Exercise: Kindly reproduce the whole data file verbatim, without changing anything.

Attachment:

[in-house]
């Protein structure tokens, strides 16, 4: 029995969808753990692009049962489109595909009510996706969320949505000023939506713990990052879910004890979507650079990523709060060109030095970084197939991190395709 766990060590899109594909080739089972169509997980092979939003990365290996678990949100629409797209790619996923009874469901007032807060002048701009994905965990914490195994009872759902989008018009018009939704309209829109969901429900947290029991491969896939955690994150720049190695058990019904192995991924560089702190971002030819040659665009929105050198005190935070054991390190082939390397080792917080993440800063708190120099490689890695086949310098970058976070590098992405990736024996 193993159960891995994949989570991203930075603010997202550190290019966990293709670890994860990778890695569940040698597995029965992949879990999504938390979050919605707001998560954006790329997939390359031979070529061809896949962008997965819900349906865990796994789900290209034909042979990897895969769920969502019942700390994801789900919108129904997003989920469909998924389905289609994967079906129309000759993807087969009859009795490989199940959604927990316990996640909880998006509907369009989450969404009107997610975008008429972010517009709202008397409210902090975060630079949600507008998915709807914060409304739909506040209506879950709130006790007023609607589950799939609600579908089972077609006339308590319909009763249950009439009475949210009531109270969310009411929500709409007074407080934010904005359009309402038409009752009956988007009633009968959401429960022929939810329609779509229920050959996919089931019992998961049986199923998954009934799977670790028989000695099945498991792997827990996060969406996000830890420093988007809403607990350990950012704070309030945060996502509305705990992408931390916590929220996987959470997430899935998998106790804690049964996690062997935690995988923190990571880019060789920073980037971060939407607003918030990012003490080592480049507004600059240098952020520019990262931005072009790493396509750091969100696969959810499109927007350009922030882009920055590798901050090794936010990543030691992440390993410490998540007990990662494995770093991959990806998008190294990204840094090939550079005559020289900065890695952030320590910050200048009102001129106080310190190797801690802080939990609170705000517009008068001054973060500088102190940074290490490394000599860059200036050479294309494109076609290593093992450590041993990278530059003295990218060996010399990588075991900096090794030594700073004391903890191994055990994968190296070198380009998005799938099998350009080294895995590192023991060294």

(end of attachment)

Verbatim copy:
[in-house]
């Protein structure tokens, strides 16, 4: 029995969808753990692009049962489109595909009510996706969320949505000023939506713990990052879910004890979507650079990523709060060109030095970084197939991190395709 766990060590899109594909080739089972169509997980092979939003990365290996678990949100629409797209790619996923009874469901007032807060002048701009994905965990914490195994009872759902989008018009018009939704309209829109969901429900947290029991491969896939955690994150720049190695058990019904192995991924560089702190971002030819040659665009929105050198005190935070054991390190082939390397080792917080993440800063708190120099490689890695086949310098970058976070590098992405990736024996 193993159960891995994949989570991203930075603010997202550190290019966990293709670890994860990778890695569940040698597995029965992949879990999504938390979050919605707001998560954006790329997939390359031979070529061809896949962008997965819900349906865990796994789900290209034909042979990897895969769920969502019942700390994801789900919108129904997003989920469909998924389905289609994967079906129309000759993807087969009859009795490989199940959604927990316990996640909880998006509907369009989450969404009107997610975008008429972010517009709202008397409210902090975060630079949600507008998915709807914060409304739909506040209506879950709130006790007023609607589950799939609600579908089972077609006339308590319909009763249950009439009475949210009531109270969310009411929500709409007074407080934010904005359009309402038409009752009956988007009633009968959401429960022929939810329609779509229920050959996919089931019992998961049986199923998954009934799977670790028989000695099945498991792997827990996060969406996000830890420093988007809403607990350990950012704070309030945060996502509305705990992408931390916590929220996987959470997430899935998998106790804690049964996690062997935690995988923190990571880019060789920073980037971060939407607003918030990012003490080592480049507004600059240098952020520019990262931005072009790493396509750091969100696969959810499109927007350009922030882009920055590798901050090794936010990543030691992440390993410490998540007990990662494995770093991959990806998008190294990204840094090939550079005559020289900065890695952030320590910050200048009102001129106080310190190797801690802080939990609170705000517009008068001054973060500088102190940074290490490394000599860059200036050479294309494109076609290593093992450590041993990278530059003295990218060996010399990588075991900096090794030594700073004391903890191994055990994968190296070198380009998005799938099998350009080294895995590192023991060294």